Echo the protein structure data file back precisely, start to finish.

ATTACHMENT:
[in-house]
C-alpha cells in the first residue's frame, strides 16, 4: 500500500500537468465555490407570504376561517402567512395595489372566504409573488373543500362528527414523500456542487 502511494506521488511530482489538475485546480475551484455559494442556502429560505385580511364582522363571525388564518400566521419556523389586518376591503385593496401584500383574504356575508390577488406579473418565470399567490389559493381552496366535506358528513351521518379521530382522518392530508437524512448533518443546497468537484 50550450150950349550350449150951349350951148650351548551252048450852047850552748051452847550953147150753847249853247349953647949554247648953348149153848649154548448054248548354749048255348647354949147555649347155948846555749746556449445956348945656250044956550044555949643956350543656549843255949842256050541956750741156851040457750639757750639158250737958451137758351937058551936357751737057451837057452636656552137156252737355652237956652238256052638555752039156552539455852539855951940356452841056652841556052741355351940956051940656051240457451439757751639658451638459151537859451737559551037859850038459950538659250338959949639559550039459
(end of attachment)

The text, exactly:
[in-house]
C-alpha cells in the first residue's frame, strides 16, 4: 500500500500537468465555490407570504376561517402567512395595489372566504409573488373543500362528527414523500456542487 502511494506521488511530482489538475485546480475551484455559494442556502429560505385580511364582522363571525388564518400566521419556523389586518376591503385593496401584500383574504356575508390577488406579473418565470399567490389559493381552496366535506358528513351521518379521530382522518392530508437524512448533518443546497468537484 50550450150950349550350449150951349350951148650351548551252048450852047850552748051452847550953147150753847249853247349953647949554247648953348149153848649154548448054248548354749048255348647354949147555649347155948846555749746556449445956348945656250044956550044555949643956350543656549843255949842256050541956750741156851040457750639757750639158250737958451137758351937058551936357751737057451837057452636656552137156252737355652237956652238256052638555752039156552539455852539855951940356452841056652841556052741355351940956051940656051240457451439757751639658451638459151537859451737559551037859850038459950538659250338959949639559550039459